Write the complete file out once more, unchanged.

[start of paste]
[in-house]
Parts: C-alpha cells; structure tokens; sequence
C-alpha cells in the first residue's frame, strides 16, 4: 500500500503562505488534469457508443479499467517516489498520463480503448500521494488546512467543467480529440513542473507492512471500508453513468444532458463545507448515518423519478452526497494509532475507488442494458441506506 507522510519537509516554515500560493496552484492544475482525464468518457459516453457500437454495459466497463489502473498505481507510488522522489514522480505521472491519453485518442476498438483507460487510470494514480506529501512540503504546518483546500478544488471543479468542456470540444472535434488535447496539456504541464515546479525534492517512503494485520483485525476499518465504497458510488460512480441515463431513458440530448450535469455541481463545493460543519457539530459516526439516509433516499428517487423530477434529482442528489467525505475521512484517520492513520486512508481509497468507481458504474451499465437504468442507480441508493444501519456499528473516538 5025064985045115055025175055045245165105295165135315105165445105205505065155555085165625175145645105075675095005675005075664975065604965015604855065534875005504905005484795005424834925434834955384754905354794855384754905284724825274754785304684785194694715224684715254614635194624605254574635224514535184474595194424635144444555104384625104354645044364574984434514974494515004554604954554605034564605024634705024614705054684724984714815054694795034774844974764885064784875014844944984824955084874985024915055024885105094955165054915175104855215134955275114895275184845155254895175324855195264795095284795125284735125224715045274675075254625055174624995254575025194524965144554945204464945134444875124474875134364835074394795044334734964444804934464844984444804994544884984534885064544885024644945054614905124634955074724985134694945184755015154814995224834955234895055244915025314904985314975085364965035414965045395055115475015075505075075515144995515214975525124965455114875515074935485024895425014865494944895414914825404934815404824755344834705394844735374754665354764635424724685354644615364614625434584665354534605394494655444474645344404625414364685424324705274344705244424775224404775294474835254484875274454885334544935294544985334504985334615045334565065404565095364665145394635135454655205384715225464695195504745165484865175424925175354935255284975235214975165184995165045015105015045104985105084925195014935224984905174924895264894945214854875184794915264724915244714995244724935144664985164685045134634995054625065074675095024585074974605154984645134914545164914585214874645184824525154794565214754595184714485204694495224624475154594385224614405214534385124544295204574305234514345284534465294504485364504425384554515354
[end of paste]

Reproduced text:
[in-house]
Parts: C-alpha cells; structure tokens; sequence
C-alpha cells in the first residue's frame, strides 16, 4: 500500500503562505488534469457508443479499467517516489498520463480503448500521494488546512467543467480529440513542473507492512471500508453513468444532458463545507448515518423519478452526497494509532475507488442494458441506506 507522510519537509516554515500560493496552484492544475482525464468518457459516453457500437454495459466497463489502473498505481507510488522522489514522480505521472491519453485518442476498438483507460487510470494514480506529501512540503504546518483546500478544488471543479468542456470540444472535434488535447496539456504541464515546479525534492517512503494485520483485525476499518465504497458510488460512480441515463431513458440530448450535469455541481463545493460543519457539530459516526439516509433516499428517487423530477434529482442528489467525505475521512484517520492513520486512508481509497468507481458504474451499465437504468442507480441508493444501519456499528473516538 5025064985045115055025175055045245165105295165135315105165445105205505065155555085165625175145645105075675095005675005075664975065604965015604855065534875005504905005484795005424834925434834955384754905354794855384754905284724825274754785304684785194694715224684715254614635194624605254574635224514535184474595194424635144444555104384625104354645044364574984434514974494515004554604954554605034564605024634705024614705054684724984714815054694795034774844974764885064784875014844944984824955084874985024915055024885105094955165054915175104855215134955275114895275184845155254895175324855195264795095284795125284735125224715045274675075254625055174624995254575025194524965144554945204464945134444875124474875134364835074394795044334734964444804934464844984444804994544884984534885064544885024644945054614905124634955074724985134694945184755015154814995224834955234895055244915025314904985314975085364965035414965045395055115475015075505075075515144995515214975525124965455114875515074935485024895425014865494944895414914825404934815404824755344834705394844735374754665354764635424724685354644615364614625434584665354534605394494655444474645344404625414364685424324705274344705244424775224404775294474835254484875274454885334544935294544985334504985334615045334565065404565095364665145394635135454655205384715225464695195504745165484865175424925175354935255284975235214975165184995165045015105015045104985105084925195014935224984905174924895264894945214854875184794915264724915244714995244724935144664985164685045134634995054625065074675095024585074974605154984645134914545164914585214874645184824525154794565214754595184714485204694495224624475154594385224614405214534385124544295204574305234514345284534465294504485364504425384554515354